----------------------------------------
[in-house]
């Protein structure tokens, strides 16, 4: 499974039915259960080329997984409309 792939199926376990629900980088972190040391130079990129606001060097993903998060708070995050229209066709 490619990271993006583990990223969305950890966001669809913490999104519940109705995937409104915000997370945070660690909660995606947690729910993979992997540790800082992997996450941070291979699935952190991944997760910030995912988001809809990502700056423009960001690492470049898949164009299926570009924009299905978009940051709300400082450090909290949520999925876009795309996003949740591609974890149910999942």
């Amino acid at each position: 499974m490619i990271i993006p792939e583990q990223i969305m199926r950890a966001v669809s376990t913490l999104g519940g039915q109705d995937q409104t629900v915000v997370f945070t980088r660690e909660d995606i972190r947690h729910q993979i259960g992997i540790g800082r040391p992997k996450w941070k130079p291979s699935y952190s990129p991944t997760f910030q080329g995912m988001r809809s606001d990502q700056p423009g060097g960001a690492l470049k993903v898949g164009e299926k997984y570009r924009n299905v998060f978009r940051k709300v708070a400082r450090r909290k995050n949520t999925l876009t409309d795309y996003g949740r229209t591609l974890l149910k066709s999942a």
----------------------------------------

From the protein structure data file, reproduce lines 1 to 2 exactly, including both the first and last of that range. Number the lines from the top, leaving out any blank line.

[in-house]
């Protein structure tokens, strides 16, 4: 499974039915259960080329997984409309 792939199926376990629900980088972190040391130079990129606001060097993903998060708070995050229209066709 490619990271993006583990990223969305950890966001669809913490999104519940109705995937409104915000997370945070660690909660995606947690729910993979992997540790800082992997996450941070291979699935952190991944997760910030995912988001809809990502700056423009960001690492470049898949164009299926570009924009299905978009940051709300400082450090909290949520999925876009795309996003949740591609974890149910999942």